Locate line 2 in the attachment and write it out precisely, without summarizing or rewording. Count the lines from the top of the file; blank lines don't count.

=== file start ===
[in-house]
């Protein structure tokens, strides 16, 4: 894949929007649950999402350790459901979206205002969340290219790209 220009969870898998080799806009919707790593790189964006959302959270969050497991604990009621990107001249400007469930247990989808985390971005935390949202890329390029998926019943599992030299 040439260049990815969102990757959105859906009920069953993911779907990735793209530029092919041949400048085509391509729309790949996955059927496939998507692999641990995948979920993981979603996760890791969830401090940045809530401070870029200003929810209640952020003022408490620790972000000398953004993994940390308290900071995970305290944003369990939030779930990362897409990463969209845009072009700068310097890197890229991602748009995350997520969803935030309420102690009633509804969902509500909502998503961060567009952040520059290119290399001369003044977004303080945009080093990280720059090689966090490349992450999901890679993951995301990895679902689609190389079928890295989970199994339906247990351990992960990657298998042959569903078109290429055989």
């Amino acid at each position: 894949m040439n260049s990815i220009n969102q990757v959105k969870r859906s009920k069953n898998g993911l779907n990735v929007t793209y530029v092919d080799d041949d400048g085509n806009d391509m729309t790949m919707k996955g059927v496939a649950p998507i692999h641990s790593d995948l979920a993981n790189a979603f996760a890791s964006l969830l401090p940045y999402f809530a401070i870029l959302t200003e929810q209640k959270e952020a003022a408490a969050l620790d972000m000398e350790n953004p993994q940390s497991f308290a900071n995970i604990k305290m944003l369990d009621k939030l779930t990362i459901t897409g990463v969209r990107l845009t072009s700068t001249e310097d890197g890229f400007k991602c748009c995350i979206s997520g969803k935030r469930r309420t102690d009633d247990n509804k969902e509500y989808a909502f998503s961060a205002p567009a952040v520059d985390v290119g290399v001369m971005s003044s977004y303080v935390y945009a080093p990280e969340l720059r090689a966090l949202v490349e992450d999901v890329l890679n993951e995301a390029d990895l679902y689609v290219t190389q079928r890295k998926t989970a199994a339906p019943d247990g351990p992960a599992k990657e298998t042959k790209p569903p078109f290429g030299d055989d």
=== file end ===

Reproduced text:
């Protein structure tokens, strides 16, 4: 894949929007649950999402350790459901979206205002969340290219790209 220009969870898998080799806009919707790593790189964006959302959270969050497991604990009621990107001249400007469930247990989808985390971005935390949202890329390029998926019943599992030299 040439260049990815969102990757959105859906009920069953993911779907990735793209530029092919041949400048085509391509729309790949996955059927496939998507692999641990995948979920993981979603996760890791969830401090940045809530401070870029200003929810209640952020003022408490620790972000000398953004993994940390308290900071995970305290944003369990939030779930990362897409990463969209845009072009700068310097890197890229991602748009995350997520969803935030309420102690009633509804969902509500909502998503961060567009952040520059290119290399001369003044977004303080945009080093990280720059090689966090490349992450999901890679993951995301990895679902689609190389079928890295989970199994339906247990351990992960990657298998042959569903078109290429055989």